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yellow froth in under oil cap and tube


joatmon's Avatar
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12-21-02, 01:52 PM   #1  
yellow froth in under oil cap and tube

I have a 2000 dodge dakota 4x4, 4.9L v-8,with auto transmission. Whenever I change my oil (2.5-3k miles) I've noticed a yellowish white "froth" (for lack of a better description) where I pour in the new oil.

My dad's always told me that "milky" looking oil could be an indication of a head gasket problem, but I don't appear to be losing any antifreeze, or gaining any oil (it's right at the full mark). And when I drain my oil, there's no milky appearance there. I've always owned OLD cars. . 78 mercury zephyr, 83 olds - (hey Joe_F - 128k, a new windshield and still running strong!!) Is this froth something I should be concerned with, or do all the newer vehicles do this?? oh, not sure if you need this or not, but I use Castrol GTX 5w-30 or 10w-30 oil.

Thanks,
Joatmon

 
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12-21-02, 02:58 PM   #2  
Joe_F
I think you're ok. That's condensation. My sister's 2000 VW Jetta does it too. Not of a concern. If the OIL is milky, then you've got trouble, Houston.

Lol on the other cars. I actually have an 82 Ford Emission Manual and a Chilton book for a Granada & Monarch if you're interested (on Ebay now....lol).

The Olds is a spring chicken. That will run forever .

BTW: I think you mean 4.7 liter V8

 
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12-21-02, 04:19 PM   #3  
Thanks for the info. Yes, Joe, I did mean 4.7. I don't have the 78 anymore - thing was a deathtrap. I can't even think of getting rid of the olds though. Someone offered to buy it a year or so ago, and I told him I couldn't part with it.

Thanks again. .

 
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12-21-02, 08:34 PM   #4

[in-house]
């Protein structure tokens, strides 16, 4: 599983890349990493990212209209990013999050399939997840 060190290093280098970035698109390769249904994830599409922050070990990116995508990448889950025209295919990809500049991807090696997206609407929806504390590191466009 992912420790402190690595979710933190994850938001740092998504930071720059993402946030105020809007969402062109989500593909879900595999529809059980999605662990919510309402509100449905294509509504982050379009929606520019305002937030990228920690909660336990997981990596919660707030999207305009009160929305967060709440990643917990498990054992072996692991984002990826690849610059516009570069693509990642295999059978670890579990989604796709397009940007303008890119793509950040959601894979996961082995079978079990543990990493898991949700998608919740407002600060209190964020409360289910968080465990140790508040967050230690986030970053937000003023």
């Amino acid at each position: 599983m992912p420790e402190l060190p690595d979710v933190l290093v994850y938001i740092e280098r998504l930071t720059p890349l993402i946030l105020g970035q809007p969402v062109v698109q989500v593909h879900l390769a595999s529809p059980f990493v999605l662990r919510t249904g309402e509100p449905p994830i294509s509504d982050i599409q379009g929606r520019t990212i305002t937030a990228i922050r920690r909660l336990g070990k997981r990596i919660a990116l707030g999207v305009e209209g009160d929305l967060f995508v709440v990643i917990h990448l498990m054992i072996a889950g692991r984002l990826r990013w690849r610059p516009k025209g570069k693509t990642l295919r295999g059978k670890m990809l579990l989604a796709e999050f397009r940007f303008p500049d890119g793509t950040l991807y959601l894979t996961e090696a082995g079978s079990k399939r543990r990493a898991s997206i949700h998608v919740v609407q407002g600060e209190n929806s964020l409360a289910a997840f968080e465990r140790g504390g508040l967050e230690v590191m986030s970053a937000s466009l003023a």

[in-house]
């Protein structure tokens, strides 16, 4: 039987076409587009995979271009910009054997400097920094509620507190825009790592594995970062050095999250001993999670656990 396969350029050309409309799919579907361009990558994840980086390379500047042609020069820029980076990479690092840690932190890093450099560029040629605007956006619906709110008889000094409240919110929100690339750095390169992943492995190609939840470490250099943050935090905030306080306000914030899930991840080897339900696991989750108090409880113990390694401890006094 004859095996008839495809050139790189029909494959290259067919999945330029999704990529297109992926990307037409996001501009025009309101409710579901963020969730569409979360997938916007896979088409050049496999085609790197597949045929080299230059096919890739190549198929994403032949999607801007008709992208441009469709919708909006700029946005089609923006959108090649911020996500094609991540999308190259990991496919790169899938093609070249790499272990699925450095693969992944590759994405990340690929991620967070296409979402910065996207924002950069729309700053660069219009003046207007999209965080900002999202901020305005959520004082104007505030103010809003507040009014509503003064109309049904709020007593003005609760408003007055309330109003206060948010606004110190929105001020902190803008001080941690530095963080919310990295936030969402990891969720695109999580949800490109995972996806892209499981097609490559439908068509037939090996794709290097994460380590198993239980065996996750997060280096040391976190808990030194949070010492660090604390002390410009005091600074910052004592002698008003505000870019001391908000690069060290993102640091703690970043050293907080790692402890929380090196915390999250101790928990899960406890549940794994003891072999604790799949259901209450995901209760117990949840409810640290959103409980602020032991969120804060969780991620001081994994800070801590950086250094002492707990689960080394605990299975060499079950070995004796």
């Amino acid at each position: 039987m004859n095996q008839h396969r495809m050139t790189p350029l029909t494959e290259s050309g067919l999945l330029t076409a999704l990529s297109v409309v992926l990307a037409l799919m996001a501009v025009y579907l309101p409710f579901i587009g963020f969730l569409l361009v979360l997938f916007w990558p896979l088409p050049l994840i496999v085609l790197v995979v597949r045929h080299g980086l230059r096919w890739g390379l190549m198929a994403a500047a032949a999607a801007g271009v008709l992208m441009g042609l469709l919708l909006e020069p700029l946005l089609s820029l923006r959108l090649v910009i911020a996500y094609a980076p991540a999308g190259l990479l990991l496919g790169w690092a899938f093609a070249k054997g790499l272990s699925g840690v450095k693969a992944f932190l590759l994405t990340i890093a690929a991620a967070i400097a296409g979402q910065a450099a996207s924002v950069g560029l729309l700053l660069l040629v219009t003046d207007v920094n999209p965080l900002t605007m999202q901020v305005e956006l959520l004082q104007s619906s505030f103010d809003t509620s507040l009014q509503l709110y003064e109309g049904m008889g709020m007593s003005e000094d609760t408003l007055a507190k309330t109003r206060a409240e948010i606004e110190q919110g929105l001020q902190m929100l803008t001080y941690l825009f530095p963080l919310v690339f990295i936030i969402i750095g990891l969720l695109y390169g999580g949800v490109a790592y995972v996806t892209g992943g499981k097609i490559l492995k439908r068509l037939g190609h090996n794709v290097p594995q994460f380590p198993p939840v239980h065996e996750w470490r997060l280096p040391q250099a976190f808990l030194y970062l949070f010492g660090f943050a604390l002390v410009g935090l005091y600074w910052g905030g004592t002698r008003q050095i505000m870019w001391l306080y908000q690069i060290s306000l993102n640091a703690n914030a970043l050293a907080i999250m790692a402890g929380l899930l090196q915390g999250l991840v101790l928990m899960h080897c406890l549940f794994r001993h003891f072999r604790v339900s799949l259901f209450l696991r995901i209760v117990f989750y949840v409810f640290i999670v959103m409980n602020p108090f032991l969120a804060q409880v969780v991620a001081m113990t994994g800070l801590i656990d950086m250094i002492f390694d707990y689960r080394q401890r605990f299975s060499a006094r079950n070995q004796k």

Joe_F
Those rear drive GM's always have a way of making an impression on ya . It must be the years of faithful service with little more than upkeep and TLC to keep them running strong .

No 1978 Ford rear drive could touch any rear drive of that or any vintage. GM's rear drive cars were always light years ahead of Ford's.

The 70's were particularly rough to Ford who couldn't seem to do many things right in that decade .

 
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12-22-02, 08:37 AM   #5  
You're right on the money about GM's needing little more than upkeep and TLC. In the last year, aside from oil changes and occasionally spraying the carb with some cleaner, the only expense I've had is the recent windshield replacement, and I had to replace my rear brake pads, which cost all of 3 bucks after I turned in the old ones. heh heh.

130 bucks a year to keep a car is a lot cheaper than monthly car payment, so I can't justify getting rid of her for something else.

Thanks again.

 
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12-22-02, 03:58 PM   #6  
Joe_F
My 84 Delta 88 is the same way. It runs great, all I do to it is basic upkeep, cleaning, polishing and keeping it decent.

I got it in 1996 from my uncle for nothing. I put 600 bucks into it at first (me doing the work) to make it my way . After that, it's been great. I could have probably done half the work I did and it would still run, but I'm pretty anal about things working right on it.

It has rewarded me with fine service and a great ride. It flies through the NYS dyno passing with ease, much to the surprise of my friend who is the inspector. He just plugs in the machine and does the test. It comes out PASS on the end usually on the first run .

Long live the GM rear drive---virtually nothing touches it for cost, ride, size, ease of service, cost of parts and more smiles per mile

 
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